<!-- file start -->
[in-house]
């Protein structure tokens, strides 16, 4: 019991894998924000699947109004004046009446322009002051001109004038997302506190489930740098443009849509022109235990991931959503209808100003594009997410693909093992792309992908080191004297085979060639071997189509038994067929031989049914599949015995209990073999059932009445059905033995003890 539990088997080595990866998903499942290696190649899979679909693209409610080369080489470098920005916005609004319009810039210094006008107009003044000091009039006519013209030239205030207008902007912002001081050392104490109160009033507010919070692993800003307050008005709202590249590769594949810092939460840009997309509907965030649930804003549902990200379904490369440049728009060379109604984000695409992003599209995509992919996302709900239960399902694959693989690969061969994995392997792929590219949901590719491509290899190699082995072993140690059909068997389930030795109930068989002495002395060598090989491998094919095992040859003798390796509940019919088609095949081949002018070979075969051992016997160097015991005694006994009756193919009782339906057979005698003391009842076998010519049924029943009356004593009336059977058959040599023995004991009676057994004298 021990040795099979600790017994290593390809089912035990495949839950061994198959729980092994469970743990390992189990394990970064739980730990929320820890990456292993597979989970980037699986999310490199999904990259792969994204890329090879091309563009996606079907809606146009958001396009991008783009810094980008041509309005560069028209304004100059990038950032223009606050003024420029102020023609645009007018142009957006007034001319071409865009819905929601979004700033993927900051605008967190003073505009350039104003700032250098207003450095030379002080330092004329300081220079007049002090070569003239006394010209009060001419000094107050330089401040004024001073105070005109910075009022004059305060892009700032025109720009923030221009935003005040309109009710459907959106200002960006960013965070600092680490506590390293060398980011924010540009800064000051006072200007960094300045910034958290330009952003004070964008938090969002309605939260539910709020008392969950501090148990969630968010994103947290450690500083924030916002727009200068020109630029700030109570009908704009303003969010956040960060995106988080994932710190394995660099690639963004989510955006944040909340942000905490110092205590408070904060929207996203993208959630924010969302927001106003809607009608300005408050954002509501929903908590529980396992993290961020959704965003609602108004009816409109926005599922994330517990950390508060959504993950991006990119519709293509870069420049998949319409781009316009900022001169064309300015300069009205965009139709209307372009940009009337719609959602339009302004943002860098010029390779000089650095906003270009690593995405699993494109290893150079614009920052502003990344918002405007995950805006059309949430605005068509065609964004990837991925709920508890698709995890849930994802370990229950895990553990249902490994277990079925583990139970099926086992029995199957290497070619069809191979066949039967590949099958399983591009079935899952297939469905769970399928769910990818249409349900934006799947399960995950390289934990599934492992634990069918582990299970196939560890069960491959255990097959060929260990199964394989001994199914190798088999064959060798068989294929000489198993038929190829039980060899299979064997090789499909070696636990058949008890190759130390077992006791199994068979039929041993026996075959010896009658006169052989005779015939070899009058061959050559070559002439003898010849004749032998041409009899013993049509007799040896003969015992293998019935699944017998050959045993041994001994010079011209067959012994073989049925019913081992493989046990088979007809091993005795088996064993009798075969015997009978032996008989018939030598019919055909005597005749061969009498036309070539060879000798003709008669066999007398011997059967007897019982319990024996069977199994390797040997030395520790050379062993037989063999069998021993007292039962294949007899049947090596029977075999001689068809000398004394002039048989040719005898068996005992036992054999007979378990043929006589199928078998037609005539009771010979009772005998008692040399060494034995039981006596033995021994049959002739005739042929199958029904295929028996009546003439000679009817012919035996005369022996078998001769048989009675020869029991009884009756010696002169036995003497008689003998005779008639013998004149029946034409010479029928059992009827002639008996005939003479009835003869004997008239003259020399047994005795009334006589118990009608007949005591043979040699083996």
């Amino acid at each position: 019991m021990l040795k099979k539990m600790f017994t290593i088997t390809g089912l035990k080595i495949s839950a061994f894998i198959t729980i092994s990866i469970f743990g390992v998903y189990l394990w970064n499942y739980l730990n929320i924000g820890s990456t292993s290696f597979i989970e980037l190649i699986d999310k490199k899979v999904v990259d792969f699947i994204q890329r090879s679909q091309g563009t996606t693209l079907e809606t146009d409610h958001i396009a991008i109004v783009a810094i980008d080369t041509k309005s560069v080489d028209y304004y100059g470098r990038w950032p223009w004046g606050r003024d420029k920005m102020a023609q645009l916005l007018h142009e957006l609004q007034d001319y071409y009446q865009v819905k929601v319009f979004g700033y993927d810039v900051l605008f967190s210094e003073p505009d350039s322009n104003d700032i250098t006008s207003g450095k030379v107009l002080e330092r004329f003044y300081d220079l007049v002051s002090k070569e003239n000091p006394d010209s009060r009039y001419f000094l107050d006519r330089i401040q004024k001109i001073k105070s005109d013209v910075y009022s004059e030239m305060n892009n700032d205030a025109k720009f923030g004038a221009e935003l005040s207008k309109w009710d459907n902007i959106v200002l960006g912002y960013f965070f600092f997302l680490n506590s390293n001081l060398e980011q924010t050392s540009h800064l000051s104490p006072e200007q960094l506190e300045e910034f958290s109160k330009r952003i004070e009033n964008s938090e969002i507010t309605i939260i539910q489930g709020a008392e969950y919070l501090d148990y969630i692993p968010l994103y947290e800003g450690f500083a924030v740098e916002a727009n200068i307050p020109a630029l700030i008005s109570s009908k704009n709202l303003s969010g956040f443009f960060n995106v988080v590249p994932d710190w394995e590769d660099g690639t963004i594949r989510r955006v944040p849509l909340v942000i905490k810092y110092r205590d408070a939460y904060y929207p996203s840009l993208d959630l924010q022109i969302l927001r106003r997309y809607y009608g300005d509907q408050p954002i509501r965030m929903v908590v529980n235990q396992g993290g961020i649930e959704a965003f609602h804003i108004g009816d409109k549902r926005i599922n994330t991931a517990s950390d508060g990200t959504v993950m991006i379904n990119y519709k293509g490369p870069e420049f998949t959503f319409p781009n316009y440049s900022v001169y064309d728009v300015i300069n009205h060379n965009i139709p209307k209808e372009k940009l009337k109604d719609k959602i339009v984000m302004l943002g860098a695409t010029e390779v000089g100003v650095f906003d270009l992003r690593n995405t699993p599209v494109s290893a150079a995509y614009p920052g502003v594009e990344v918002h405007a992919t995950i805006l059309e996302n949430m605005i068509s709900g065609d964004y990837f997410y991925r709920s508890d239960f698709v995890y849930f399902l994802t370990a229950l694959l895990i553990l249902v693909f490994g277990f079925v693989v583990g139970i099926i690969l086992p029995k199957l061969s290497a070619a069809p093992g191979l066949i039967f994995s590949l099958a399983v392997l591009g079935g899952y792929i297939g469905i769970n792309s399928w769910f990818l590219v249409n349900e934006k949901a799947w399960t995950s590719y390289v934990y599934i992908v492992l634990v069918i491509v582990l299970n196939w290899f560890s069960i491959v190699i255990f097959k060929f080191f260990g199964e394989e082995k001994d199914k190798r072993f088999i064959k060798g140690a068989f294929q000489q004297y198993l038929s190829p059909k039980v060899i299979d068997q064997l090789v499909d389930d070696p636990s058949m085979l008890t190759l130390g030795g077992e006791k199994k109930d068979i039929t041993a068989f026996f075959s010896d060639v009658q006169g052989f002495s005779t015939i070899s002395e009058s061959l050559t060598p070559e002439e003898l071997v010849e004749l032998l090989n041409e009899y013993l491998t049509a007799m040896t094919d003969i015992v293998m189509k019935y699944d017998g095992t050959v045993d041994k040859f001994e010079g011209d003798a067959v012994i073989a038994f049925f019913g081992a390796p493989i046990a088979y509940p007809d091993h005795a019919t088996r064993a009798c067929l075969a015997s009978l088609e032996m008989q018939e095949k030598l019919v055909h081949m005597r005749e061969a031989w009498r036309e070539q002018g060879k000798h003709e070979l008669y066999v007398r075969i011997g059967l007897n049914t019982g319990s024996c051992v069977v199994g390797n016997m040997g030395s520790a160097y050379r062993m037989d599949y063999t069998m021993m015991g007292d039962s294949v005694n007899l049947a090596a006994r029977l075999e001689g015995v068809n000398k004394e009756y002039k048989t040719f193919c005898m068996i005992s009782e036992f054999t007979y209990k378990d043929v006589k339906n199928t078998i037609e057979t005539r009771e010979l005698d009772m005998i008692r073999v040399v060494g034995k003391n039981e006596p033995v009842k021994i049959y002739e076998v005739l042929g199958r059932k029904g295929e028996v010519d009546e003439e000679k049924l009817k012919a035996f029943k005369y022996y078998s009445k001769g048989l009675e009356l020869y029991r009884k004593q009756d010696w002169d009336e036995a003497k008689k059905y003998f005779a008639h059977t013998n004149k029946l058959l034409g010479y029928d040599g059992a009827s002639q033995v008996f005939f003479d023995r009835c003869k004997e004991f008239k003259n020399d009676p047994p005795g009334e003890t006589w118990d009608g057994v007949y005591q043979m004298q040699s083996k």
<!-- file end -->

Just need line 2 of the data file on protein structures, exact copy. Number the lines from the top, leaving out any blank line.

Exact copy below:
């Protein structure tokens, strides 16, 4: 019991894998924000699947109004004046009446322009002051001109004038997302506190489930740098443009849509022109235990991931959503209808100003594009997410693909093992792309992908080191004297085979060639071997189509038994067929031989049914599949015995209990073999059932009445059905033995003890 539990088997080595990866998903499942290696190649899979679909693209409610080369080489470098920005916005609004319009810039210094006008107009003044000091009039006519013209030239205030207008902007912002001081050392104490109160009033507010919070692993800003307050008005709202590249590769594949810092939460840009997309509907965030649930804003549902990200379904490369440049728009060379109604984000695409992003599209995509992919996302709900239960399902694959693989690969061969994995392997792929590219949901590719491509290899190699082995072993140690059909068997389930030795109930068989002495002395060598090989491998094919095992040859003798390796509940019919088609095949081949002018070979075969051992016997160097015991005694006994009756193919009782339906057979005698003391009842076998010519049924029943009356004593009336059977058959040599023995004991009676057994004298 021990040795099979600790017994290593390809089912035990495949839950061994198959729980092994469970743990390992189990394990970064739980730990929320820890990456292993597979989970980037699986999310490199999904990259792969994204890329090879091309563009996606079907809606146009958001396009991008783009810094980008041509309005560069028209304004100059990038950032223009606050003024420029102020023609645009007018142009957006007034001319071409865009819905929601979004700033993927900051605008967190003073505009350039104003700032250098207003450095030379002080330092004329300081220079007049002090070569003239006394010209009060001419000094107050330089401040004024001073105070005109910075009022004059305060892009700032025109720009923030221009935003005040309109009710459907959106200002960006960013965070600092680490506590390293060398980011924010540009800064000051006072200007960094300045910034958290330009952003004070964008938090969002309605939260539910709020008392969950501090148990969630968010994103947290450690500083924030916002727009200068020109630029700030109570009908704009303003969010956040960060995106988080994932710190394995660099690639963004989510955006944040909340942000905490110092205590408070904060929207996203993208959630924010969302927001106003809607009608300005408050954002509501929903908590529980396992993290961020959704965003609602108004009816409109926005599922994330517990950390508060959504993950991006990119519709293509870069420049998949319409781009316009900022001169064309300015300069009205965009139709209307372009940009009337719609959602339009302004943002860098010029390779000089650095906003270009690593995405699993494109290893150079614009920052502003990344918002405007995950805006059309949430605005068509065609964004990837991925709920508890698709995890849930994802370990229950895990553990249902490994277990079925583990139970099926086992029995199957290497070619069809191979066949039967590949099958399983591009079935899952297939469905769970399928769910990818249409349900934006799947399960995950390289934990599934492992634990069918582990299970196939560890069960491959255990097959060929260990199964394989001994199914190798088999064959060798068989294929000489198993038929190829039980060899299979064997090789499909070696636990058949008890190759130390077992006791199994068979039929041993026996075959010896009658006169052989005779015939070899009058061959050559070559002439003898010849004749032998041409009899013993049509007799040896003969015992293998019935699944017998050959045993041994001994010079011209067959012994073989049925019913081992493989046990088979007809091993005795088996064993009798075969015997009978032996008989018939030598019919055909005597005749061969009498036309070539060879000798003709008669066999007398011997059967007897019982319990024996069977199994390797040997030395520790050379062993037989063999069998021993007292039962294949007899049947090596029977075999001689068809000398004394002039048989040719005898068996005992036992054999007979378990043929006589199928078998037609005539009771010979009772005998008692040399060494034995039981006596033995021994049959002739005739042929199958029904295929028996009546003439000679009817012919035996005369022996078998001769048989009675020869029991009884009756010696002169036995003497008689003998005779008639013998004149029946034409010479029928059992009827002639008996005939003479009835003869004997008239003259020399047994005795009334006589118990009608007949005591043979040699083996």